The end of 2017 shook Hollywood with accusations about some of its most powerful male executives, directors, actors and anchors, with many changes taking place including the #TimesUp movement that was extremely visible at the 2018 Golden Globes with speeches from powerful women and nearly everyone wearing black in solidarity. Despite some highly public claims, the music industry has not seen the same changes come about with the 2018 GRAMMY Awards also being a slightly softer tackling of the issues with many—but hardly all—stars wearing white roses to show their solidarity and very few stars speaking out about current issues of sexual harassment and intimidation. All of this made Kesha's moving performance of "Praying" all the more moving and important on music's biggest night.
Kesha performed her comeback track "Praying" (which was nominated for Best Pop Solo Performance but lost to Ed Sheeran's "Shape of You") in an all-white ensemble alongside a diverse, all-female supporting cast of Cyndi Lauper, Camila Cabello, Bebe Rexha, Julia Michaels and Andra Day. Together the ladies personified the white-rose movement at the award show and proved the importance of women supporting women. Kesha was on the verge of tears throughout her performance with Lauper at one point putting her hand on Kesha's shoulder as she delivered some of the song's most powerful lines.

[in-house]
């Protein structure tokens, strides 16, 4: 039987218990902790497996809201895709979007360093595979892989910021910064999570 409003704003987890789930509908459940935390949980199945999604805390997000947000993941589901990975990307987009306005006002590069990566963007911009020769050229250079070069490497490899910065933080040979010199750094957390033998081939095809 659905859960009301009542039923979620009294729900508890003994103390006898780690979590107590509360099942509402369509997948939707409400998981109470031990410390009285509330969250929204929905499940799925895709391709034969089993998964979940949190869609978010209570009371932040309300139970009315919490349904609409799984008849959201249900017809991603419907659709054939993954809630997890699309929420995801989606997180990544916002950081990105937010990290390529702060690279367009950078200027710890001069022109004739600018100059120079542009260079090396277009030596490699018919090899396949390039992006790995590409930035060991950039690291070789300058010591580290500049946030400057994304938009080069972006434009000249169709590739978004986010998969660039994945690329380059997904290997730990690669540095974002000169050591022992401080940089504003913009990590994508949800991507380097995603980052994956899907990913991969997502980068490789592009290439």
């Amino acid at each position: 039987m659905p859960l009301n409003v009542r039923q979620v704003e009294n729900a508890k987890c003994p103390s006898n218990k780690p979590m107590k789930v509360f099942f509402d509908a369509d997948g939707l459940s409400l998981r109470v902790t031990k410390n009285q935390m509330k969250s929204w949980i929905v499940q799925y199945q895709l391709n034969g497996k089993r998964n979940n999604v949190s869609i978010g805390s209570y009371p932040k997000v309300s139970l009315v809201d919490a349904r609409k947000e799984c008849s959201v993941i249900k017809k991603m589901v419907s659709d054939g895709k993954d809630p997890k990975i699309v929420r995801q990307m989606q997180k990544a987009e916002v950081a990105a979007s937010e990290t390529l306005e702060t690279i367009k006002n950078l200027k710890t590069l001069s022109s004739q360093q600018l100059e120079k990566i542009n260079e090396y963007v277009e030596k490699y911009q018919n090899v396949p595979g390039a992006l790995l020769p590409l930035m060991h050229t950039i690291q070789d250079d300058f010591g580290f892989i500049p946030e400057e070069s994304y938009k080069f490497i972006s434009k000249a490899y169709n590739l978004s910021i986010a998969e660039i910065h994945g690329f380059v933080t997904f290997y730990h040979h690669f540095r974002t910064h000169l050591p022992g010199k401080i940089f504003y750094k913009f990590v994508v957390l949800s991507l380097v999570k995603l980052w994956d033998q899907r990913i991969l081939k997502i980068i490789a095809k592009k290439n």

While there was no clear reason for including the women featured onstage (did they all have their own #MeToo story?), the importance of Kesha singing a song of forgiveness about her alleged abuser (who doubles as a multiple GRAMMY winner) onstage at the ceremony is an encouraging and positive message of never giving up. Even better when you can do it with those who support and believe you by your side.
Even with a GRAMMY nomination and No. 1 album with 2017's Rainbow, Kesha is still dealing with a tough, traumatic experience from her time in the music industry. The moving rendition of the song kickstarted her return to music has a larger message from which so many victims can be inspired and remind so many industry people that there is still a lot of work to be done in the music business so it's a safe and inclusive workspace for all.